Should CalPERS Have Chosen Carlyle’s Bob Grady?

There’s been a lot of talk about Joseph Dear, the new chief investment officer at CalPERS, who was recruited from his post as executive director of the Washington State Investment Board.

Yet no one has really addressed what it means that Bob Grady, a partner at the Carlyle Group and former chair of the National Venture Capital Association, wasn’t selected for the job, after sources told The Wall Street Journal in December that he was the frontrunner. It’s also not clear what it means for Grady himself. (Grady has not responded to several requests from peHUB to speak about the issue.)

As industry observers already know, Grady is chairman of Carlyle’s U.S. growth capital group, Carlyle Venture Partners. That group saw heavy cuts during Carlyle’s layoffs in early December, including the closure of its Menlo Park office. Left is a small office in San Francisco, where Grady is based and where he has given up day-to-day operational control to become Carlyle’s West Coast lobbying/policy/etcetera guy.

Given Grady’s background in politics — for example, Grady once worked in the Office of Management and Budget under Bush 41 — his Carlyle role would have been a plum one were John McCain elected president. Given Grady’s very public endorsement of McCain and Washington’s general skepticism over the trustworthiness of the financial industry right now, however, I’m not so sure that’s still as true.

Beyond what the job might have meant for Grady personally, it’s worth asking what having Dear in CalPERs’ CIO seat will mean for the private equity industry. WSIB has done well in recent years investing in the megabuyout funds, and Dear no doubt has strong relationships with many of their managers. In fact, Blackstone Group’s Stephen Schwarzman said something interesting on the day Dear’s appointment was announced last week: “He’s smart. He’s careful and he’s charming.” Likely to Dear’s chagrin, Schwarzman also added that Dear is “easy to deal with.”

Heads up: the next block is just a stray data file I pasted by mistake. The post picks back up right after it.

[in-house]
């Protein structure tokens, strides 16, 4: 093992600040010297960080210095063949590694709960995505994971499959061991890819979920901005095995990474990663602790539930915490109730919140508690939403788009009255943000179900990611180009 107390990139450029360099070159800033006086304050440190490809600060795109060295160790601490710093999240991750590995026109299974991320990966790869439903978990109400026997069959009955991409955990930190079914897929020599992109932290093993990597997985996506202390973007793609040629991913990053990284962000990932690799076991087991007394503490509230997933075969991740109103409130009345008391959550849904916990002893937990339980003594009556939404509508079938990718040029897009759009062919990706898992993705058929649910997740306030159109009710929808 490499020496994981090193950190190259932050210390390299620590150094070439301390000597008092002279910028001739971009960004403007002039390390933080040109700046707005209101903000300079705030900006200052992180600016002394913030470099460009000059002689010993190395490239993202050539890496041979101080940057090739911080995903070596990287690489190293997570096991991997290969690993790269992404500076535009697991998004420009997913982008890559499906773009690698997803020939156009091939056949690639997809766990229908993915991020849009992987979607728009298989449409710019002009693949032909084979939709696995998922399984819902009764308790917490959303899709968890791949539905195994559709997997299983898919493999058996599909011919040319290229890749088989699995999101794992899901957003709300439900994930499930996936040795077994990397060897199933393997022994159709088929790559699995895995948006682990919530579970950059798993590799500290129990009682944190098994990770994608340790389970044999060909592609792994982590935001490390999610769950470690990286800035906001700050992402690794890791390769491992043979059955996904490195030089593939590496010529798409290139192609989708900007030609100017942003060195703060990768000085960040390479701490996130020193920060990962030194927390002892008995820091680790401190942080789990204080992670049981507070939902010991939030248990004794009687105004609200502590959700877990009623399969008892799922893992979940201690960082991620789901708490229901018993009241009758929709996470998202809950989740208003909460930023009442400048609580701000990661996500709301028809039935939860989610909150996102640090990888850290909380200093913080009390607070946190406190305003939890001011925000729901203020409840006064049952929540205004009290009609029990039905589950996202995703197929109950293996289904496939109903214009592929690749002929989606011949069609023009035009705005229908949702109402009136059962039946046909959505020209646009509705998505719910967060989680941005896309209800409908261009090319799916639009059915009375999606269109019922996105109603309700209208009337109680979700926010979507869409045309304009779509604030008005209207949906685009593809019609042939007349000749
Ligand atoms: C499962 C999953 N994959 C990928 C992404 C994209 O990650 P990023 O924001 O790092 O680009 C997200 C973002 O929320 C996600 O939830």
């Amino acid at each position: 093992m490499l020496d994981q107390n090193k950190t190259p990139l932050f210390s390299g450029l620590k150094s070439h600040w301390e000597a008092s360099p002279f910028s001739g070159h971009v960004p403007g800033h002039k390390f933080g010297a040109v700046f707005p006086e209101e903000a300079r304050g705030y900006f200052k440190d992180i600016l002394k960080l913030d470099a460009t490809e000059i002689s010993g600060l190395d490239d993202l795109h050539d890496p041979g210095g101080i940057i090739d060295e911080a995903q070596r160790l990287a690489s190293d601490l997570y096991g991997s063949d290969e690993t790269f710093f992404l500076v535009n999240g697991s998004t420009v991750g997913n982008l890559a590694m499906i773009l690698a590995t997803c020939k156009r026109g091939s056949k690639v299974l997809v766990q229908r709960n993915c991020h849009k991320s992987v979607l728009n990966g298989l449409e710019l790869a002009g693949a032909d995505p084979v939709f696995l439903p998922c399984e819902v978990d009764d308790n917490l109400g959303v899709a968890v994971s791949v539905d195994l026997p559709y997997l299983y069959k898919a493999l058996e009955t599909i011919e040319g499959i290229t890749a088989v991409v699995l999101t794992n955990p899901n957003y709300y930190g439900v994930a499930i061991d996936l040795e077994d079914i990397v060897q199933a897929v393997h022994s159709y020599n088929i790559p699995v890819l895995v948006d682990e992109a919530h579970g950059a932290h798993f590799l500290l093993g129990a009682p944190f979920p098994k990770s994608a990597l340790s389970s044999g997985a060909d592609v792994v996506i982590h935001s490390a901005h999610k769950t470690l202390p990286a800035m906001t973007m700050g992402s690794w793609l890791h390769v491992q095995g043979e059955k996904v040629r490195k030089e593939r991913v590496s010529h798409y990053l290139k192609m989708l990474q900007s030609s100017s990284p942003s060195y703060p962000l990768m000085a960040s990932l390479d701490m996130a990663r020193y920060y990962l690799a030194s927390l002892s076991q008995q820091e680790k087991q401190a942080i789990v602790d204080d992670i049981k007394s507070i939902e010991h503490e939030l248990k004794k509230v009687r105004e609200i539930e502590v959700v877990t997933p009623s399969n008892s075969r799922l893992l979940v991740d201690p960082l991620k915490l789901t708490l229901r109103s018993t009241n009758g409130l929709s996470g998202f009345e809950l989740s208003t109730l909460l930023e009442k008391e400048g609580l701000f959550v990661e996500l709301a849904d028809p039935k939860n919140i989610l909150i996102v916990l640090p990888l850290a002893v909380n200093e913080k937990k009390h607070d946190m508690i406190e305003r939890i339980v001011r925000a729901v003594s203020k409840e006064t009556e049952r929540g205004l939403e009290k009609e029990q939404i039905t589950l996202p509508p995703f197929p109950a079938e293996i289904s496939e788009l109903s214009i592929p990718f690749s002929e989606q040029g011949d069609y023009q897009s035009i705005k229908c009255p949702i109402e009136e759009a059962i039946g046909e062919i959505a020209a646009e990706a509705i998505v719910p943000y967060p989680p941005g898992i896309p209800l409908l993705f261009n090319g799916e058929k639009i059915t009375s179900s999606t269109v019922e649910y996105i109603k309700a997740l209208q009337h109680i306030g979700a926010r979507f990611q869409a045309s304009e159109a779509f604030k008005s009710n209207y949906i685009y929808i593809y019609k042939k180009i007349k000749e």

I’m not sure the news is as good for venture capitalists.

Though about 10% percent of WSIB’s private equity portfolio was comprised of venture stakes as November 7, 2008, its last quarterly report to be published online, WSIB seems not to have much appetite — or time — for early-stage investors. According to the WSIB’s most recent IRR report from June 2008, just four venture capital funds have received fresh capital from the pension since 2005, and three of them look very little like venture funds. In 2005, WSIB gave Menlo Ventures a $150 million commitment for its $1.2 billion Menlo Ventures X fund. When New Enterprise Associates — once an early-stage stalwart — closed on a stage-agnostic $2.5 billion fund in 2006, $50 million of it came from WSIB. And the WSIB committed $30 million to Oak Investment Partners XII, which closed with $2.5 billion in 2006.

The only early-stage venture capital firm to attract capital from WSIB in recent years is OVP Venture Partners, which locked down $40 million from the pension for its seventh, $254 million fund, closed in 2005. And likely, that commitment had much to do with its regional focus. OVP is based near Seattle in Kirkland, Wash., and chiefly invests in startups based in the Pacific Northwest. WSIB has a “strong commitment to facilitate access to and awareness of quality in-state investment opportunities,” according to its site.